Other advantages of the present invention can be understood by reference to the following detailed description when considered in connection with the accompanying drawings wherein:
An improved electronic slot machine 10, such as is shown in
Generally, the slot machine 10 includes a computer 12 having a microprocessor, memory, and storage and programmed to perform the functions described herein. The slot machine 10 further includes a display 14 such as a CRT, flat panel display, or other available reconfigurable display connected to an output of the computer 12. A user input 16 to the slot machine 10 (which is an input to the computer 12) may take the form of a traditional slot machine lever 16, or a simple electronic button, or a touch screen display. The slot machine 10 further includes a slot 18 for receiving coins or tokens from a player and a prize-dispensing chute 19. The slot 18 and chute 19 could be replaced with an electronic debit and credit system (such as a card or fob to which value can be credited and from which value can be debited) to handle the player's wager and the player's winnings.
The computer 12 provides an animated slot machine game on the display 14 as is illustrated in
The animated scenes 20 are then each resolved either simultaneously, or sequentially, either after all the birds 22 have landed on the wire 24 or as each bird 22 lands on the wire 24. The possible resolutions shown include: the bird 22 a falls past the wire, the bird 22 b lands on the wire 24 and is electrocuted, the bird 22 c, e lands on the wire 24 and sits on the wire 24, the bird 22 d lands on the wire 24 and is shot by a bullet. The resolutions of these animated scenes 20 are illustrated for examples only. Other resolutions of animated scenes 20 could be used as well.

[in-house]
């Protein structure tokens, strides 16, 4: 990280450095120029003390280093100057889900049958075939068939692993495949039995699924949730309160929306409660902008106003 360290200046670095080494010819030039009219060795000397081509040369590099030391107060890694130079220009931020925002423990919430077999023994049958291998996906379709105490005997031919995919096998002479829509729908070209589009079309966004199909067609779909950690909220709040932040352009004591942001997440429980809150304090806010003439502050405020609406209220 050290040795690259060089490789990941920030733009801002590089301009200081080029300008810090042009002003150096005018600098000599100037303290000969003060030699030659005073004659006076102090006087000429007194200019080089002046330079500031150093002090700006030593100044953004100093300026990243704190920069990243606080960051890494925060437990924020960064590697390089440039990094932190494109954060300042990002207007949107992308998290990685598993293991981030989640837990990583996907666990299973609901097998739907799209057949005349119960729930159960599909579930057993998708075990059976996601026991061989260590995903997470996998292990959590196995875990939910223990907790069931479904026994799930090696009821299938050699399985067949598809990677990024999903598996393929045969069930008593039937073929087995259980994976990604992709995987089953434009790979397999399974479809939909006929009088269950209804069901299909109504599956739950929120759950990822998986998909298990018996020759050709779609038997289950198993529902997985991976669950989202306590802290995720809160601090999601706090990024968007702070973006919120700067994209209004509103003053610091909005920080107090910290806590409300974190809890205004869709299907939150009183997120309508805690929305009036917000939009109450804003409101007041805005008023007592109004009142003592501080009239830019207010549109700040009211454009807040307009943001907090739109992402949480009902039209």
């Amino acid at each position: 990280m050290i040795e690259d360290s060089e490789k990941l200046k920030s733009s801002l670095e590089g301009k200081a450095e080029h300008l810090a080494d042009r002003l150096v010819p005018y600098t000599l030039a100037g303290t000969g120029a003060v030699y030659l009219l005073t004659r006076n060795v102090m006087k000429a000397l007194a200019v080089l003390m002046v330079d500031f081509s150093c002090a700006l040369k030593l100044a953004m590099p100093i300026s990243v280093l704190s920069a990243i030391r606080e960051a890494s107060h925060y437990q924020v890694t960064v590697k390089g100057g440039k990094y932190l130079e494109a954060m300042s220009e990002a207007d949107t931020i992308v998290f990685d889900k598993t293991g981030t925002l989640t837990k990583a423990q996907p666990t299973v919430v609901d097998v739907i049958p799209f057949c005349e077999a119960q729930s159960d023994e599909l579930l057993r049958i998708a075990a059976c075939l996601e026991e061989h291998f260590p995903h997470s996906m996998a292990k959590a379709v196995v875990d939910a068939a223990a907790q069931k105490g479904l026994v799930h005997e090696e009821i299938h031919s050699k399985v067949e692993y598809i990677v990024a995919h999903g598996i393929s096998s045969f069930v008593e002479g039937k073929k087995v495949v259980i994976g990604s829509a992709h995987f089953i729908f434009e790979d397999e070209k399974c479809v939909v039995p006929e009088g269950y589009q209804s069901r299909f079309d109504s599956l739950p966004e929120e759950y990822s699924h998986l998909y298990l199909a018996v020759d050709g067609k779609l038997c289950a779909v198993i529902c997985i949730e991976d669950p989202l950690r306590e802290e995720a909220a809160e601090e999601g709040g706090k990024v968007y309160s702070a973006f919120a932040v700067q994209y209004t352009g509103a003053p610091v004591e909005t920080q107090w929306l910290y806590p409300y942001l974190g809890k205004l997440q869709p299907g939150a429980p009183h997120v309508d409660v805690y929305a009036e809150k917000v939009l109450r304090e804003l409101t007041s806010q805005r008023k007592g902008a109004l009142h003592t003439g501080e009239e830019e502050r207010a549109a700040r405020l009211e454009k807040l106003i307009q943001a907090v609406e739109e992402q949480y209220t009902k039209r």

Only after all of the animated scenes 20 are resolved does the slot machine 10 indicate whether the player has won and, if so, how much the player has won. The winnings may be dispensed via chute 19 (
Other animated scenes 20 that are contemplated include falling people and falling animals, but the invention is not limited to the specific examples given. The slot machine 10 could display different animated scenes 20, 40 each time it is played or the different animated scenes 20, 40 could depend upon how much is wagered.
The slot machine 10 of the present invention provides better entertainment to the player during each game play, while still providing some of the essential flavor of a slot machine. Note that the term “slot machine” as used herein does not actually require a “slot” for receiving coins or tokens, or a physical lever, although they seem to be preferred by some customers. The “animated” scenes could be full-motion video or artistically-created animations. The slot machine 10 could even be implemented on an internet website with an animated lever, slot and chute and with payment and wagering provided via credit card.
In accordance with the provisions of the patent statutes and jurisprudence, exemplary configurations described above are considered to represent a preferred embodiment of the invention. However, it should be noted that the invention can be practiced otherwise than as specifically illustrated and described without departing from its spirit or scope.
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|U.S. Classification||463/31, 273/138.1, 463/20, 463/16, 463/30, 463/34, 273/139|